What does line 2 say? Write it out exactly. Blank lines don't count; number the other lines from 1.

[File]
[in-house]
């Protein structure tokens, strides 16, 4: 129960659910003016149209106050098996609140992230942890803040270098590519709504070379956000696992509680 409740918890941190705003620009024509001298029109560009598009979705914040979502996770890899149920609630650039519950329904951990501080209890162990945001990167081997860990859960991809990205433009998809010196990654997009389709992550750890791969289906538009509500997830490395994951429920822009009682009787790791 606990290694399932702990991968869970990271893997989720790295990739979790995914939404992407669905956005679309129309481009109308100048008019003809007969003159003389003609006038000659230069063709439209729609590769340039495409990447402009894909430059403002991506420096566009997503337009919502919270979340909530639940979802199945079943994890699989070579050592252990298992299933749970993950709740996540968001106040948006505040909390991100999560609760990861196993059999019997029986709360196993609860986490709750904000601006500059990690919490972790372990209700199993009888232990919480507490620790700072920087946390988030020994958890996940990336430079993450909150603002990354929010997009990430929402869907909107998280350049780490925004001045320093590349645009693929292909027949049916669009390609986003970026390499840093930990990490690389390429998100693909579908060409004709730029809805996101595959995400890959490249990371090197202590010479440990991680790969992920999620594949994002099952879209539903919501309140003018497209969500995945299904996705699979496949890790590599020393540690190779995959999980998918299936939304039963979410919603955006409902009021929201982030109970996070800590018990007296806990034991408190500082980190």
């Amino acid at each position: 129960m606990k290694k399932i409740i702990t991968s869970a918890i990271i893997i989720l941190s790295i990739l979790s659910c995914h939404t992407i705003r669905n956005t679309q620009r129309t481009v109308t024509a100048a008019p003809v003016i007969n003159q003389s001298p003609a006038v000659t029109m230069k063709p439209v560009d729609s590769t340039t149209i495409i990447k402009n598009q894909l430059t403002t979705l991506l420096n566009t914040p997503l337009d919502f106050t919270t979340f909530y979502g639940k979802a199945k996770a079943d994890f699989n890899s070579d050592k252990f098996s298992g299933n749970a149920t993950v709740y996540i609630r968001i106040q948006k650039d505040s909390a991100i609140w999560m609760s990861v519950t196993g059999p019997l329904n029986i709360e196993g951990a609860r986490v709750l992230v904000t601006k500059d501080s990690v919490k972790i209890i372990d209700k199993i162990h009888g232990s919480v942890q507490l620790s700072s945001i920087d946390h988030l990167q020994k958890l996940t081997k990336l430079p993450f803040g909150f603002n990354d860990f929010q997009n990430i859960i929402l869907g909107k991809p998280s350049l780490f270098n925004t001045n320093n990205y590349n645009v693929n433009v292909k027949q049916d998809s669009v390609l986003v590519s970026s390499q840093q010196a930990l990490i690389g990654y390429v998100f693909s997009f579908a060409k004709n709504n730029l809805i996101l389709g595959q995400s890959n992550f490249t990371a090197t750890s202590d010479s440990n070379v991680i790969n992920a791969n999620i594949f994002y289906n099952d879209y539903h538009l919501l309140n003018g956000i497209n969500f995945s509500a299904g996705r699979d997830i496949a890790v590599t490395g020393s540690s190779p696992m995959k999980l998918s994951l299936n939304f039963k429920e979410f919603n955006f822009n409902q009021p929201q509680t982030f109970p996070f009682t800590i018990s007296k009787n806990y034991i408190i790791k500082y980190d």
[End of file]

């Protein structure tokens, strides 16, 4: 129960659910003016149209106050098996609140992230942890803040270098590519709504070379956000696992509680 409740918890941190705003620009024509001298029109560009598009979705914040979502996770890899149920609630650039519950329904951990501080209890162990945001990167081997860990859960991809990205433009998809010196990654997009389709992550750890791969289906538009509500997830490395994951429920822009009682009787790791 606990290694399932702990991968869970990271893997989720790295990739979790995914939404992407669905956005679309129309481009109308100048008019003809007969003159003389003609006038000659230069063709439209729609590769340039495409990447402009894909430059403002991506420096566009997503337009919502919270979340909530639940979802199945079943994890699989070579050592252990298992299933749970993950709740996540968001106040948006505040909390991100999560609760990861196993059999019997029986709360196993609860986490709750904000601006500059990690919490972790372990209700199993009888232990919480507490620790700072920087946390988030020994958890996940990336430079993450909150603002990354929010997009990430929402869907909107998280350049780490925004001045320093590349645009693929292909027949049916669009390609986003970026390499840093930990990490690389390429998100693909579908060409004709730029809805996101595959995400890959490249990371090197202590010479440990991680790969992920999620594949994002099952879209539903919501309140003018497209969500995945299904996705699979496949890790590599020393540690190779995959999980998918299936939304039963979410919603955006409902009021929201982030109970996070800590018990007296806990034991408190500082980190």